Understanding brushless-DC motor systems, part 2

(This article was originally published on Planet Analog.)

I last left you hanging with a fancy-looking diagram and table in the first installment of this series, very likely lost, dazed and confused. Let me go into some more detail on the three motor types: speed, torque and position.


A motor system falls under the speed category when its primary function is to operate at a constant or variable speed. These systems are called fans, blowers or pumps, since the primary load in the system is air, gases or a fluid. Some examples of applications in this category include ceiling fans, vacuum cleaner blowers (Figure 1), ventilator blowers and automotive pumps (fuel, oil and water).


Figure 1: A vacuum cleaner uses a speed-controlled blower motor

Designers choose brushless-DC motors for speed control systems to achieve quiet performance (compared to brushed-DC motors), high-power drive capability (compared to brushed-DC and stepper motors), or high-speed operation (compared to brushed-DC and stepper motors).

Speed control is the easiest of the three control schemes in relative terms, since controlling the voltage applied to the motor is equivalent to controlling its speed. For a brushless-DC motor controller, this simplicity means that it’s possible to integrate the motor-control algorithm into the motor driver for many applications. You can apply a common buzzword for brushless-DC motors – sensorless – in many speed control systems because the motor will be generating a back-electromotive force to estimate position. There is rarely a startup load too large for sensorless algorithms to overcome. TI’s DRV10983-Q1 is an example of a sensorless sinusoidal fan driver with completely integrated speed control.


A torque type of motor’s primary purpose is to apply some rotational force. The load in this case is a solid. Some examples of torque control systems include cordless power drills, automotive body motors (such as power windows) or e-bikes.

Torque tends to be the most confusing category of the three, since many motors that may appear to be position or speed control end up being just torque control. A good example of this misperception is the power seat in an automobile (see Figure 2). A passenger adjusts the position of the seat using switches to move the seat forward, backward, up or down. However, the motor system is not controlling the target position of the seat – the driver or passenger is! A power seat motor applies a certain amount of torque to ensure that the seat apparatus moves in the correct direction. The user decides when to stop the movement. The motor is, in effect, a “force on command” to move the seat.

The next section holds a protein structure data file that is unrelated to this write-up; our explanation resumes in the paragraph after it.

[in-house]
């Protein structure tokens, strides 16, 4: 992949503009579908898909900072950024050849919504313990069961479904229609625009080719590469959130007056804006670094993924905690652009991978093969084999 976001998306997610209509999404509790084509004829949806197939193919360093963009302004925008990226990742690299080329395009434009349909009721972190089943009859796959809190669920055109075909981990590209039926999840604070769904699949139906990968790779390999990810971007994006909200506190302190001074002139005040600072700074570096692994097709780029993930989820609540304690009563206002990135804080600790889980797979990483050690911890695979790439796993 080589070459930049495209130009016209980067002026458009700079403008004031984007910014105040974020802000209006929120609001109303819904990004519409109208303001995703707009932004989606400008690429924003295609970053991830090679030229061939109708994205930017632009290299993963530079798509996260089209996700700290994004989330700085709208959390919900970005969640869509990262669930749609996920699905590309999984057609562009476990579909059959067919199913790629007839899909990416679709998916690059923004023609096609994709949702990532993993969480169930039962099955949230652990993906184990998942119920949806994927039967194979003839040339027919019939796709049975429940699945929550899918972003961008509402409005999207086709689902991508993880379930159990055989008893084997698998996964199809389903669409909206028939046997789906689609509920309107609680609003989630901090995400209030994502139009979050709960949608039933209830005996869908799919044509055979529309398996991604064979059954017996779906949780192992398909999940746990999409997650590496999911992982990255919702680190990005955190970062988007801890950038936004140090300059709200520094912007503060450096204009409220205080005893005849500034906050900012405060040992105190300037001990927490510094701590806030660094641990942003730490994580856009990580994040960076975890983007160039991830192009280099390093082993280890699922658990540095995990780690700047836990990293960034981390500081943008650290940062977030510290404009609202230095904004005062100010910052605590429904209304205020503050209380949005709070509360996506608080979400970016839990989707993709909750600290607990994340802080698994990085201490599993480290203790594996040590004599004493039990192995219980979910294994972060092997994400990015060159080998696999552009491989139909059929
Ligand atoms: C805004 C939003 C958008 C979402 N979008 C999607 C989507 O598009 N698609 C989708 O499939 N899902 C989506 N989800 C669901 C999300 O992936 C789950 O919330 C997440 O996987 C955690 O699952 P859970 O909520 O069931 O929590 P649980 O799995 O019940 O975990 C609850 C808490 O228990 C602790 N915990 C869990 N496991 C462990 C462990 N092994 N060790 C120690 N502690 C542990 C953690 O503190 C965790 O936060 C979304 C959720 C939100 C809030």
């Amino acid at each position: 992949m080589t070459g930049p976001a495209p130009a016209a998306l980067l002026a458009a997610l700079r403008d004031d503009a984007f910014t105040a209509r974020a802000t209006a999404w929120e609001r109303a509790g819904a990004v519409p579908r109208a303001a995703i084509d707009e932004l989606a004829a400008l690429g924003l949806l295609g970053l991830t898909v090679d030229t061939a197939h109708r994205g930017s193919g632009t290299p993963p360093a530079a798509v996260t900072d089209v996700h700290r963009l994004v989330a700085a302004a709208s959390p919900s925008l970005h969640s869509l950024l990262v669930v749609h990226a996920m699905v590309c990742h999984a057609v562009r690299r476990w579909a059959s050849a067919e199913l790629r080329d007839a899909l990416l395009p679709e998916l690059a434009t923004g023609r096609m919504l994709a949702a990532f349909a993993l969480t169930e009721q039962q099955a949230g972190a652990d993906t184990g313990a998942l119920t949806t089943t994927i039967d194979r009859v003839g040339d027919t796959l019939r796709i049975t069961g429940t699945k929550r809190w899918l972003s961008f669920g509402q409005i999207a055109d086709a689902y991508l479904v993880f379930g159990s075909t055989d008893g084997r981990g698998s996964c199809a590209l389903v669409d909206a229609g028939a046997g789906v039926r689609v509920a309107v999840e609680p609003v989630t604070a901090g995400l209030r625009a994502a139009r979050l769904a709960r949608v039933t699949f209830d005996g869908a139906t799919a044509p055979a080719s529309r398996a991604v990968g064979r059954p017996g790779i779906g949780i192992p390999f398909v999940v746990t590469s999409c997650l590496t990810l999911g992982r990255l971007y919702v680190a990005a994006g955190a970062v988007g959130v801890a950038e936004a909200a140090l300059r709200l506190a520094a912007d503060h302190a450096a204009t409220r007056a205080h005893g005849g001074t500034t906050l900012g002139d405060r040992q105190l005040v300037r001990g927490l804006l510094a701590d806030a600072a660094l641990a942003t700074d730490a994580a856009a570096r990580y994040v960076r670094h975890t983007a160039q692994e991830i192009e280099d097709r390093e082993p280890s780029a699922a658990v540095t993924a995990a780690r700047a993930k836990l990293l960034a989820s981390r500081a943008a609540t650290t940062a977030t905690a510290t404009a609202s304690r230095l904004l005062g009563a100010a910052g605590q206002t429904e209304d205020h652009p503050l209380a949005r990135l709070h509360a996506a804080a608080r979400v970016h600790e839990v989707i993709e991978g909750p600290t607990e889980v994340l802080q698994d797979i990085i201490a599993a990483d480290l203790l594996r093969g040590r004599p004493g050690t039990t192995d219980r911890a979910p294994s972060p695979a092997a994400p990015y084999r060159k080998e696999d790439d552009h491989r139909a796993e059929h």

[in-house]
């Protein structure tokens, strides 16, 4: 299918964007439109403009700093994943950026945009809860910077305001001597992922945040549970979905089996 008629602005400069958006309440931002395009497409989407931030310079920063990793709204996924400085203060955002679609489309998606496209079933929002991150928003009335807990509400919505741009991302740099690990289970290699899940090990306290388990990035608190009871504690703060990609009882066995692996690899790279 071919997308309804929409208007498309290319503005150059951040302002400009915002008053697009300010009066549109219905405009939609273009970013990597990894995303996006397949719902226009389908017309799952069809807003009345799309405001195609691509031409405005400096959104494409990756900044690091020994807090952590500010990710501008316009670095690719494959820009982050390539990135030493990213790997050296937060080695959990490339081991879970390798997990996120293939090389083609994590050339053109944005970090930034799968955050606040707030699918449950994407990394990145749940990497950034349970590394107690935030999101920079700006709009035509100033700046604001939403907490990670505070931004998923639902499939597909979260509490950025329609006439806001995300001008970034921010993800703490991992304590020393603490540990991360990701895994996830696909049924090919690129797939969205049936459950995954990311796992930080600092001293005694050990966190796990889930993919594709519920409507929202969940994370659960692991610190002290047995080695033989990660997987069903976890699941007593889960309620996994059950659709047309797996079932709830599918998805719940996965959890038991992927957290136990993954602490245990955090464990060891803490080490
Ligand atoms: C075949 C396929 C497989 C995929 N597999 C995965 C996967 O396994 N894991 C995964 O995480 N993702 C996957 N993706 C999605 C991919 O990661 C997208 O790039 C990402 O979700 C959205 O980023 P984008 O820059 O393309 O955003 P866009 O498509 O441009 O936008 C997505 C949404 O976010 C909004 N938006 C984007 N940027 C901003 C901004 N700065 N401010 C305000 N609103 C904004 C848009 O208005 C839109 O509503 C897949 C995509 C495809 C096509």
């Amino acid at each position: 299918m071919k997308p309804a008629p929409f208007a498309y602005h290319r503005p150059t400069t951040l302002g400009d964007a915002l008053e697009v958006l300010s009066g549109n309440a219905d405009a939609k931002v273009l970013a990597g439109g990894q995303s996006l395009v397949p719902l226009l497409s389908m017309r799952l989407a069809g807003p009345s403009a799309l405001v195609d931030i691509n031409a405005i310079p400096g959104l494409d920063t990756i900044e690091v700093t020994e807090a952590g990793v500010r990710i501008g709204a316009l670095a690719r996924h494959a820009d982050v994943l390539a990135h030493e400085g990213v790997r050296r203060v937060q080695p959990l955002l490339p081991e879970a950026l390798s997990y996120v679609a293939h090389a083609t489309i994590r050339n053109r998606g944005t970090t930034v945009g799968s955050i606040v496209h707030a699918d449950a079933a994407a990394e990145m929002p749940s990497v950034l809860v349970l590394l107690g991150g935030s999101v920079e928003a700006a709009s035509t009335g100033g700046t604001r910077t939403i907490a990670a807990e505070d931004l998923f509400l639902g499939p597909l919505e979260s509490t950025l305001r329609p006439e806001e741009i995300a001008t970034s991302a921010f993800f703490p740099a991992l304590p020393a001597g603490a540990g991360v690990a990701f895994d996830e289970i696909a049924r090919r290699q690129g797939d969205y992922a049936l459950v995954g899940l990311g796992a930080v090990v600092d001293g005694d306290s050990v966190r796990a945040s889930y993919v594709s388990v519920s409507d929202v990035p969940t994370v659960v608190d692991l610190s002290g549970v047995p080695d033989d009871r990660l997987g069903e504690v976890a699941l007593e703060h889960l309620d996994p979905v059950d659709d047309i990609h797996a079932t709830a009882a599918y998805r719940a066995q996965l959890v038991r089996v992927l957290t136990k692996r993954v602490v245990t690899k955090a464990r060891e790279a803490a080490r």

Figure 2: Power seats in an automobile are torque control systems

In torque systems, the objective is to deliver as much mechanical torque as possible given a size constraint. Designers choose brushless-DC motors for torque control systems to achieve higher power output and higher power density when compared to brushed-DC motors. Stepper motors are rarely used in torque control systems because of their lower efficiency.

Torque systems are more difficult to implement than speed control systems. In some cases, you can get away with simple control integration into the driver using a sensored approach. If the motor does not stall and has enough gearing on the shaft, it is possible to implement sensorless control of torque systems. However, if your system will require significant torque at zero speed, sensorless is not going to work. TI’s 36-V, 1-kW, 99% Efficient, 18-cm2 Power Stage Reference Design for Three-Phase BLDC Motors is an example of a torque system implementing sensored trapezoidal control of a 36-V, 1-kW motor.


A position motor moves an object to a certain position and holds it at that specific position. A position control loop must always be active, especially when the motor is still, to ensure the proper position. A servo drive is a common nickname for this sort of system. Pan-tilt-zoom cameras, stage lighting equipment (shown in Figure 3), industrial robots and gimbals all fall under this category.


Figure 3: Stage lighting systems use position control to move lighting fixtures

Designers choose brushless-DC motors for position control systems to achieve higher power output and higher efficiency when compared to brushed-DC motors and stepper motors.

Position control systems are the most difficult to implement from a control and sensing perspective. Since a servo drive must operate at zero speed to hold position, sensorless is not an option. High-accuracy position control loops also require significant processing and configuration, leading to some intense computational requirements. TI’s 48-V/500-W Three-Phase Inverter with Smart Gate Driver Reference Design for Servo Drives implements a position control system with encoder-based field-oriented control of a 48-V, 500-W motor.


What does all of this mean – besides me taking credit for a different way to classify motors (Matt’s Motor Taxonomy, anyone?). This sort of motor cataloging can help you look at motor problems in a different light – for example, quiet operation isn’t an issue for brushless-DC motors, but it is an issue for applications that use speed control. Speed, torque and position drive independent technology development in all three areas because the major concerns for each of the three motor types are fundamentally different. This classification scheme may also help drive integration in areas that have been classically very disintegrated. Speed control is overrepresented with integrated solutions, while torque and position have relatively few options. While the challenges differ, there appears to be an opportunity to create unique solutions that do not exist today.

What do you think? Does the concept of speed, torque and position resonate with you? Please let me know in the comments!